Is your engagement strategy working as well as you’d like it to? When it comes to training and development, it’s something you can’t afford to ignore. We all know that employee engagement is one of the biggest hurdles in any initiative. This is no less true when it comes to training and development. Because consumer technology has become so advanced, your employees expect a high standard of user experience.
Sadly, your run-of-the-mill legacy learning platform isn’t going to hold their attention for very long. Your engagement strategy needs to embrace the same technologies that are used by the majority of the most successful businesses today.
Since 2011, the term gamification has grown enormously in popularity. Now, achievements, badges and leaderboards are becoming standard features in any new release. But how can this help you engage your employees with their training and development?
FACT 1: Gamification is the most cost-effective engagement strategy
The way we see it, there are FOUR main ways to engage people in their training:
1 – The Carrot (AKA The Promise of Reward): I will give you something if you complete the training, i.e. a new job, a pay rise, or something that will be recognised as an award for your effort and application.
2 – The Stick (AKA Do This or Else!): This approach punishes those who do not do the training. This is typically used in compliance training.
3 – Internal Marketing (AKA Generating Awareness): This approach involves things like sticking posters on the back of loo doors, notices in the canteen and emails attempting to marshal the troops to meet the organisation’s training goals. This approach usually needs support from one of the other three methodologies, as these communications can easily be ignored.
4 – Gamification (AKA Let’s Make This Fun!): Gamification is the use of gaming mechanics in non-gaming environments. As kids we all grew up playing games, we had leaderboards, we used badges we knew who was in front and who was lagging behind. A gamification overlay on just about anything makes ordinary, humdrum boring things extraordinary. We like to think that gamification takes training programmes from Dullsville to Excitement City!
Gamification is a powerful engagement strategy because it’s about the users creating the excitement themselves. If the L&D department provides the learners with the tools necessary to allow them to have fun and draw out their engagement, it’s going to lead to long-term training success. We’ve seen the evidence for ourselves at Growth Engineering. Our clients have seen an average 70% increase in learning activity on their learning platforms since the institution of gamification features.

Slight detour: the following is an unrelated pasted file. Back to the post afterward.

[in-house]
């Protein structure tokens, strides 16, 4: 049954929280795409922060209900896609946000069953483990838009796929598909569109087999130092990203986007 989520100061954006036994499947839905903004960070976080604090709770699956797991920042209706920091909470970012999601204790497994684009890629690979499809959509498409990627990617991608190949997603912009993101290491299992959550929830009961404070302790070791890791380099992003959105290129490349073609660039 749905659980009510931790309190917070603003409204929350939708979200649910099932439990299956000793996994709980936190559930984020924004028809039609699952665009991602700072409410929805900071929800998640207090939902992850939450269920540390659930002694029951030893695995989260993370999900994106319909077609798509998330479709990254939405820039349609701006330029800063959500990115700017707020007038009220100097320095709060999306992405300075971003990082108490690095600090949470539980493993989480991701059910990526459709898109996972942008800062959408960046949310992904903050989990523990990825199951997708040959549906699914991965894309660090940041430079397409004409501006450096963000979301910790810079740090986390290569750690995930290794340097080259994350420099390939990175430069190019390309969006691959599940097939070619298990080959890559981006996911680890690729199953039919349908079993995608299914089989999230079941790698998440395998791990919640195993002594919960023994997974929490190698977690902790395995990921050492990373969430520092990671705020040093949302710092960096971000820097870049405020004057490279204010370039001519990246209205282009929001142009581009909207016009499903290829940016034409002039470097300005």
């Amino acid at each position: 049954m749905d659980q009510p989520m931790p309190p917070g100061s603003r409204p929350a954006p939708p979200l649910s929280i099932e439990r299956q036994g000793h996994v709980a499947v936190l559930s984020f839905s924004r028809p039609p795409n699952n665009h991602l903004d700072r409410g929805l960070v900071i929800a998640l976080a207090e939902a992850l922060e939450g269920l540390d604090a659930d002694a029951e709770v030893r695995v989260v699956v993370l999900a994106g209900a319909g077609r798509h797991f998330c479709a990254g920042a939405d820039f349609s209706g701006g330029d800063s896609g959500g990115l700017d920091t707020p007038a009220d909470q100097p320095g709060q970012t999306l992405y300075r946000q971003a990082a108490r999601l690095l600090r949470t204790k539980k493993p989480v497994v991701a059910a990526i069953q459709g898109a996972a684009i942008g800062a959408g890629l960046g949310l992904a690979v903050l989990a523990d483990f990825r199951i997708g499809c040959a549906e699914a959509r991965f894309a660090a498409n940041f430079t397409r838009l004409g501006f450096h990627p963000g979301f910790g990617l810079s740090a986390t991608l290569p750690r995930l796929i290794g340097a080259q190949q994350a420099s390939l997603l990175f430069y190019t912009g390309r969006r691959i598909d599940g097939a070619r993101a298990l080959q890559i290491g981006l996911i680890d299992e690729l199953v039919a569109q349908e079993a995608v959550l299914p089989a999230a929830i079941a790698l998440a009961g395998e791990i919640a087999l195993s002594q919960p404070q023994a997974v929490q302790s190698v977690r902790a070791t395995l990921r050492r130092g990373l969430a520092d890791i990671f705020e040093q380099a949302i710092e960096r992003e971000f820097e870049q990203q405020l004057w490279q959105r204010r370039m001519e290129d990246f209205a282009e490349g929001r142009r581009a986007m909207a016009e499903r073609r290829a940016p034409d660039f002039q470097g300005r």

FACT 2: to change a culture you need to ‘Formalise’ informal learning
Research indicates that a staggering 70% of learning happens on the job, 20% by observation of others and only 10% through formal training. In addition to this, most business leaders rate informal approaches (such as on-the-job experience, mentoring and coaching) as having more learning impact than formal training programmes. There are a number of conclusions to draw from this. For a start, if learning is to work it must be social. Learning only truly gets embedded if it’s shared, discussed and celebrated.
‘The Forgetting Curve’ shows how information is lost over time when there is no attempt to retain it. The stronger the memory or the more intense the learning experience, the longer a person is able to recall it. A typical graph of the forgetting curve demonstrates that humans tend to halve their memory of newly learned knowledge in a matter of days or weeks unless they consciously review the learned material.
What’s important is repetition, repetition, repetition. Without a social aspect the learning is not reinforced in the memory and it’ll soon be resigned to the brain’s recycling bin. Goodbye new knowledge, we hardly knew you!
FACT 3: A happy workforce is a more productive workforce
Here’s something you probably already knew, but may not have seen evidence of before: happier people are about 12% more productive. The results, published in the Journal of Labor Economics, are based on four different experiments that employed a variety of tactics on a total of 713 subjects at The University of Warwick.
In three of the experiments, the University of Warwick team conducted ‘happiness interventions’ on some subjects, such as showing them a comedy film or giving them chocolate, food and drink. The people who got the VIP treatment proved to be more efficient at a particular task than those who were operating under normal psychological conditions.
In a fourth experiment, the researchers measured productivity first and then questioned the participants about real-life shocks in their life, such as death or illness. The people who recently experienced pain or trauma were also less productive.
The delivery of positive user experiences through the fun of gaming mechanics has helped our clients get a significant return on their training investment. It just goes to show how important it is to have a strong engagement strategy in place and if gamification is part of that strategy, it’s bound to succeed!
Gamification is only one part of the big engagement-driving machine, or as we like to call it, the Engagement Engine. To get your engagement strategy moving at full speed, you need the other two components as well. Find out what they are and how to use them to build your own Engagement Engine by clicking the button below!